The status of coral reef assemblages in the Chagos Archipelago, with implications for protected area management and climate change

Graham, Nicholas A.J., Pratchett, Morgan S., McClanahan, Tim R., and Wilson, Shaun K. (2013) The status of coral reef assemblages in the Chagos Archipelago, with implications for protected area management and climate change. In: Sheppard, Charles R.C., (ed.) Coral Reefs of the United Kingdom Overseas Territories. Coral Reefs of the World, 4 . Springer, Dordrecht, Germany, pp. 253-270.

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Abstract

We assess the status and structure of coral reef fish assemblages in the large remote and unfished Chagos Archipelago, comparing fish biomass and structure among atolls and across the wider western Indian Ocean. We then assess the longer term trends in reef shark abundances and the stability of fish assemblages through the 1998 climate induced habitat disturbance. Diego Garcia atoll had the lowest standing reef fish biomass estimates, while Peros Banhos and the Great Chagos Bank had the highest. Further, the biomass of larger bodied, higher trophic level, and most fishery target families was higher in the northern atolls, indicating a potential impact of the recreational fishery operating around Diego Garcia. Fish biomass in the northern atolls of Chagos was up to six times greater than estimates from even the more successful small marine protected areas elsewhere in the western Indian Ocean region. Interestingly, the biomass recorded around Diego Garcia was comparable to the highest values reported elsewhere in the region, suggesting that although the recreational fishery has had some impact at that atoll, it is far from overfished. Reef shark abundance has declined substantially since the 1970s, largely due to illegal fishing activities, however the numbers recorded in 2010 and 2012 were higher than those recorded in 1996 and 2006. The 1998 mass coral bleaching event did not have a major impact on reef fish assemblages in Chagos, with specialised coral feeding fishes being numerically dominant over less specialised coral feeders by 2012. The Chagos Archipelago provides an example of the biomass and community structure of reef fishes that many reefs likely had in the past, and also demonstrates the considerable resilience that coral reefs can exhibit when they are not otherwise stressed by chronic human pressures.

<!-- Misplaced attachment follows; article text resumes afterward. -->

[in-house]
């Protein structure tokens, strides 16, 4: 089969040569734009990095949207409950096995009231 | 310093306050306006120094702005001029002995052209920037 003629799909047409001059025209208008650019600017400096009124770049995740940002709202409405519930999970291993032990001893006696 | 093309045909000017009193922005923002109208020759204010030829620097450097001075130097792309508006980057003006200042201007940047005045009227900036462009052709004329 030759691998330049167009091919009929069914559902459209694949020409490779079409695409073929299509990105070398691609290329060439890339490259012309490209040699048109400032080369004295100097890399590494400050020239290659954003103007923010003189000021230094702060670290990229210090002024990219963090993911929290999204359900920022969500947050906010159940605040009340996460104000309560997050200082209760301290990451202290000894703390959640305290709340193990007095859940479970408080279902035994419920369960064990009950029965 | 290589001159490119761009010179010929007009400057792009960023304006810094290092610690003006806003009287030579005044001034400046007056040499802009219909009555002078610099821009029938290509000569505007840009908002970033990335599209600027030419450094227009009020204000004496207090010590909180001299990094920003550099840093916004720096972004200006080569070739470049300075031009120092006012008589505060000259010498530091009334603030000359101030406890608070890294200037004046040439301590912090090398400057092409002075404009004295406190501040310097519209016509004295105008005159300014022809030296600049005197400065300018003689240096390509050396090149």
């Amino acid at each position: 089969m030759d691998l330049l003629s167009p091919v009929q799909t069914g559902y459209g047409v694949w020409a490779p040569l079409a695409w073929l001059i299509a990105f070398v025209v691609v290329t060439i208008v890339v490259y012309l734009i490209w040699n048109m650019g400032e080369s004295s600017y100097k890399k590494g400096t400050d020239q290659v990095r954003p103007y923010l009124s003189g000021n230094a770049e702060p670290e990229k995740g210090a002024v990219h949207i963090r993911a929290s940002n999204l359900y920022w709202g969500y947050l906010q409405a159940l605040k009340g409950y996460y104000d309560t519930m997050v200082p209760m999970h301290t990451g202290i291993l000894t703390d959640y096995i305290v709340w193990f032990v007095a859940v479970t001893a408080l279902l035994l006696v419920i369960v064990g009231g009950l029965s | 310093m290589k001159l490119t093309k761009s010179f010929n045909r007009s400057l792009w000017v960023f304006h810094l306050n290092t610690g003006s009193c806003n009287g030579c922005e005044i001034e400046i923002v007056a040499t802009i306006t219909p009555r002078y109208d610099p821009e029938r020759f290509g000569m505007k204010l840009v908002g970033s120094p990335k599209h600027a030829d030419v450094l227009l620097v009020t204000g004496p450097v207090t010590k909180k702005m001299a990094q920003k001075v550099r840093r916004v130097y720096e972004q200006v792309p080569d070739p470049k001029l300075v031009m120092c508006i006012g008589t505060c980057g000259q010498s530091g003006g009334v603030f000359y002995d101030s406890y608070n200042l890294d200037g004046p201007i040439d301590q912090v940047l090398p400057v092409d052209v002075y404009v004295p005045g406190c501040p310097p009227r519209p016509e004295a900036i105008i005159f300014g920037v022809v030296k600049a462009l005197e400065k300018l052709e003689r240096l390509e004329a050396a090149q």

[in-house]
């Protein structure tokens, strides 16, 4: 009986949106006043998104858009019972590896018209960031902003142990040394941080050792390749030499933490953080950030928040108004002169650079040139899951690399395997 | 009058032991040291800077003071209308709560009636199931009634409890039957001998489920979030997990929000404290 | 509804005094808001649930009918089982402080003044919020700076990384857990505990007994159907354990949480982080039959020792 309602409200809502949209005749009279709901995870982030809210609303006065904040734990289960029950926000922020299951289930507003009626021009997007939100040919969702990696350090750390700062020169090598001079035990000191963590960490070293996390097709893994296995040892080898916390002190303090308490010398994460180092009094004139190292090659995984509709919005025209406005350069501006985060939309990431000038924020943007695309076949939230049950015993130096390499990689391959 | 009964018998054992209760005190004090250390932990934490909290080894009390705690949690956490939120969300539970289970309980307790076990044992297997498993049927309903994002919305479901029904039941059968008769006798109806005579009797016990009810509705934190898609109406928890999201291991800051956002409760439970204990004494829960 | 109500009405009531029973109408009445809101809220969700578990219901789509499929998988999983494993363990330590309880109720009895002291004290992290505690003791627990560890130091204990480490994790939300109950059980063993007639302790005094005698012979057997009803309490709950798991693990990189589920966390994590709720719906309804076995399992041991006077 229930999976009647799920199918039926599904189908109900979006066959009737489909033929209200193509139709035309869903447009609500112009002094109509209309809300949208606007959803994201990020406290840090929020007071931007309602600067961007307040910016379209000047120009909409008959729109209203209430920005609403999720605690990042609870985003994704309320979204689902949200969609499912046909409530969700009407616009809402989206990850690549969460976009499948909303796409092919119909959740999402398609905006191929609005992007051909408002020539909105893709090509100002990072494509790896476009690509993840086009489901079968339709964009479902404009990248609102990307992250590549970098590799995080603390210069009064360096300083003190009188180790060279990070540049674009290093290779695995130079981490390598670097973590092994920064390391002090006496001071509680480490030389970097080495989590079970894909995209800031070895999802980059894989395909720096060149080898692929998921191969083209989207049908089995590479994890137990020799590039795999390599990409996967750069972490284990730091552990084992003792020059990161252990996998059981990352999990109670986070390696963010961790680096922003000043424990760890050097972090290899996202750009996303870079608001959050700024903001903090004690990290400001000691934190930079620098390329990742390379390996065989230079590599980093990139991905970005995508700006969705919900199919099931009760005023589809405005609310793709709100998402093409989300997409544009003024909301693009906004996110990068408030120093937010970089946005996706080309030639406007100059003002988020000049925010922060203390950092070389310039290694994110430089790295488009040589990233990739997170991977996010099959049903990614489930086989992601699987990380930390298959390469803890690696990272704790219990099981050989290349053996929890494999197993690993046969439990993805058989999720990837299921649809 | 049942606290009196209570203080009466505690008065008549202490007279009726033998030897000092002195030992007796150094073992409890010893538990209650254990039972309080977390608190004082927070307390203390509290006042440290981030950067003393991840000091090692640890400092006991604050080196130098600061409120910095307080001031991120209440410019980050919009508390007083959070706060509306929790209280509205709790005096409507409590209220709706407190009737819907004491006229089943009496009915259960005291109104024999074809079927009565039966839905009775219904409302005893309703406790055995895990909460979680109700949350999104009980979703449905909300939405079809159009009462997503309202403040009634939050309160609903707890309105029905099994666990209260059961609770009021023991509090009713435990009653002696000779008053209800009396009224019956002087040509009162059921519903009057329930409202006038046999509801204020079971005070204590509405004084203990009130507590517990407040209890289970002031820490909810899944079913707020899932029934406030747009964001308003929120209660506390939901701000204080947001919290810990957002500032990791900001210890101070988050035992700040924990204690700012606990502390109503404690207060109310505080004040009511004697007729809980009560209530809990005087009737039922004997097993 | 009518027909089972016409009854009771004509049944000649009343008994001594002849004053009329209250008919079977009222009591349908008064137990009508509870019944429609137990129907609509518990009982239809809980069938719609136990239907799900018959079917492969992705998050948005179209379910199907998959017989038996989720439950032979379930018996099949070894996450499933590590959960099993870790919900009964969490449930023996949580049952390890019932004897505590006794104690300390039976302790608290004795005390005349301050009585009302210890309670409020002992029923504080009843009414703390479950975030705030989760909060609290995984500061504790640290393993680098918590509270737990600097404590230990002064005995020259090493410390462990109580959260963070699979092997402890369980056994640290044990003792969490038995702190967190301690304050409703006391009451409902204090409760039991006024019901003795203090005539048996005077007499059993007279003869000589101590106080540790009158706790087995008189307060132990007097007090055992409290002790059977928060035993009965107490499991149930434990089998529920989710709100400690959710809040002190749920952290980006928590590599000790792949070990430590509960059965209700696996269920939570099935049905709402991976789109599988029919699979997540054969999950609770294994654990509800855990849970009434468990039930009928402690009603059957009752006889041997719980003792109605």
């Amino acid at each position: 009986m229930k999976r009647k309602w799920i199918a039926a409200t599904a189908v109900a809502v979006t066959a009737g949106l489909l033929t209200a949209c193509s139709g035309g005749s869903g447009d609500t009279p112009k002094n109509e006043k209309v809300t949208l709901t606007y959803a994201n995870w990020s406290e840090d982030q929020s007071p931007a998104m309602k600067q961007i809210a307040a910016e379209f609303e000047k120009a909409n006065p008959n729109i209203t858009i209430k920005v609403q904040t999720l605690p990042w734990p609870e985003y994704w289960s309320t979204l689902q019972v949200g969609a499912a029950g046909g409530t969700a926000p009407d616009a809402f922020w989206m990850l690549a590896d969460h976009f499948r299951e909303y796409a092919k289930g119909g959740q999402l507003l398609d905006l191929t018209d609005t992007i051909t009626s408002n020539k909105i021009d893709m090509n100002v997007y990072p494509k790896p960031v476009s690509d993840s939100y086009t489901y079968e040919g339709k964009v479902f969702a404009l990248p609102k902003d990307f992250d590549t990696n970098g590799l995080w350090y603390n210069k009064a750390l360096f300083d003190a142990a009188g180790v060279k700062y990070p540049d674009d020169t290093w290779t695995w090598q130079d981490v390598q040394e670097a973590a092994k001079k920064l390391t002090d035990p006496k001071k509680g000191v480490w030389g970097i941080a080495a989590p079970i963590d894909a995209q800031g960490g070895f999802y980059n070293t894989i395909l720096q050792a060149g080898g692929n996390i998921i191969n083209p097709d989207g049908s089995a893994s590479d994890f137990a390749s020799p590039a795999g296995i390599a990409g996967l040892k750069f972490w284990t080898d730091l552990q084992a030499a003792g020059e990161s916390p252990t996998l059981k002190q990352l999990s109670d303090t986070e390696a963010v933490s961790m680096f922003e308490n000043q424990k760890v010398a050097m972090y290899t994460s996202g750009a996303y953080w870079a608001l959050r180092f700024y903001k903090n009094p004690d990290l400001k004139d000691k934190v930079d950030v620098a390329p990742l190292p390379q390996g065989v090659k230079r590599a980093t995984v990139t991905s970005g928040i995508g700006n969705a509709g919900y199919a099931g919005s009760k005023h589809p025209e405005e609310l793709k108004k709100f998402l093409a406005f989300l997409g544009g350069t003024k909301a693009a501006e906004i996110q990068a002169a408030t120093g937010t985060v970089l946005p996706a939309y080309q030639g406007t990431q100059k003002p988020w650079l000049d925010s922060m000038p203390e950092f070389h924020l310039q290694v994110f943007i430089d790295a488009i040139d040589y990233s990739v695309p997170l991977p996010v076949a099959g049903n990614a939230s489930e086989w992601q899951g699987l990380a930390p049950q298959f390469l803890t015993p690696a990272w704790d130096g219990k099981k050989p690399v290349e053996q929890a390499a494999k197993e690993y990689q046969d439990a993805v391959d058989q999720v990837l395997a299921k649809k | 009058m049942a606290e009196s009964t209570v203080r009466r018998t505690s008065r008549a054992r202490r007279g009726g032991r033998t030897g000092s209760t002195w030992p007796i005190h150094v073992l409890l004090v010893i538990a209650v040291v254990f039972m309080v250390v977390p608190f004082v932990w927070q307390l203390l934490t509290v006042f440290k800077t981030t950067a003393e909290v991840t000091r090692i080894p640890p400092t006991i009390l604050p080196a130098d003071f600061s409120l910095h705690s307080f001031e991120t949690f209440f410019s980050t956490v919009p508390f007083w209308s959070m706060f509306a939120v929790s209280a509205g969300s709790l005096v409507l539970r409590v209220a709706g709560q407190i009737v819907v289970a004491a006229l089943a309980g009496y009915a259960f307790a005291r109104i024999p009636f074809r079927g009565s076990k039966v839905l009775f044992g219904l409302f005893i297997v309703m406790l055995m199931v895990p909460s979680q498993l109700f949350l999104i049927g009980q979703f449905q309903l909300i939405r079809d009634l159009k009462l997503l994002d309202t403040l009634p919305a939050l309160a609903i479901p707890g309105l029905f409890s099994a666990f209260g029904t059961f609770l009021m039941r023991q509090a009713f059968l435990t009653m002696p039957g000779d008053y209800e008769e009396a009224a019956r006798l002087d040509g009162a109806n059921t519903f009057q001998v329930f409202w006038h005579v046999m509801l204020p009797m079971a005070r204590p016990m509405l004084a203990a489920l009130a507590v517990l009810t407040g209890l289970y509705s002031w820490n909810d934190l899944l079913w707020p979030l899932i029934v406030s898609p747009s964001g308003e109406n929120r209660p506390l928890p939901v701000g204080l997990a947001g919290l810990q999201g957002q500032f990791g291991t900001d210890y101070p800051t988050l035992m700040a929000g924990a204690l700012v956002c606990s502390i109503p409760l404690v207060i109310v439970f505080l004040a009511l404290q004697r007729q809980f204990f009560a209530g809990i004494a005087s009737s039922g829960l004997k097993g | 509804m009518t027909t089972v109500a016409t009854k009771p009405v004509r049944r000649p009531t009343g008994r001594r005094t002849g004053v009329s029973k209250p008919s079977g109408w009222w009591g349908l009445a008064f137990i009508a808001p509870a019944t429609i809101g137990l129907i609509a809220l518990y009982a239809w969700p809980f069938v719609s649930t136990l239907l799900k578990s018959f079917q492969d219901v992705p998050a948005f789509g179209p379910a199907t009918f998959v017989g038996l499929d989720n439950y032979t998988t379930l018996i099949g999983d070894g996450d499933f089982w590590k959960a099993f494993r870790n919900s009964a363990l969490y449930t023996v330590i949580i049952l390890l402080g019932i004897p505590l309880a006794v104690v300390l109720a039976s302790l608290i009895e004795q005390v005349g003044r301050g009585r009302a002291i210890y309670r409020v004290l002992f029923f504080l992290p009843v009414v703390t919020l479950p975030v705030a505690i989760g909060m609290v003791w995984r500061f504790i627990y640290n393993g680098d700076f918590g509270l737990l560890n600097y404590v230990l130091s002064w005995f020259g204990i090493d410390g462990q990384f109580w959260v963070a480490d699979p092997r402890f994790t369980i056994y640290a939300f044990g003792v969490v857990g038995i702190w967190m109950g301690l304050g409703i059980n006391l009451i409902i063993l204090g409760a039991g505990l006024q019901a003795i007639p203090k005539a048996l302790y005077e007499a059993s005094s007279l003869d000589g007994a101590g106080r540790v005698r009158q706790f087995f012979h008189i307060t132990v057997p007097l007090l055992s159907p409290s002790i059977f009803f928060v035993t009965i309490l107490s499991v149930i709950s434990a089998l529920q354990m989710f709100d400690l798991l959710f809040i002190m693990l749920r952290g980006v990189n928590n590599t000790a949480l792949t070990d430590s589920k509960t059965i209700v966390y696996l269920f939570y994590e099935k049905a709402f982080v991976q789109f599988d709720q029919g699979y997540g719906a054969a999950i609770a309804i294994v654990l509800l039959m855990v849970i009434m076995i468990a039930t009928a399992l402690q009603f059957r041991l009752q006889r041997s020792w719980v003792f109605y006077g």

Item ID: 27421
Item Type: Book Chapter (Research - B1)
ISBN: 978-94-007-5964-0
ISSN: 2213-7203
Funders: Australian Research Council (ARC)
Date Deposited: 09 Jul 2013 03:57
FoR Codes: 05 ENVIRONMENTAL SCIENCES > 0502 Environmental Science and Management > 050205 Environmental Management @ 100%
SEO Codes: 96 ENVIRONMENT > 9605 Ecosystem Assessment and Management > 960507 Ecosystem Assessment and Management of Marine Environments @ 100%
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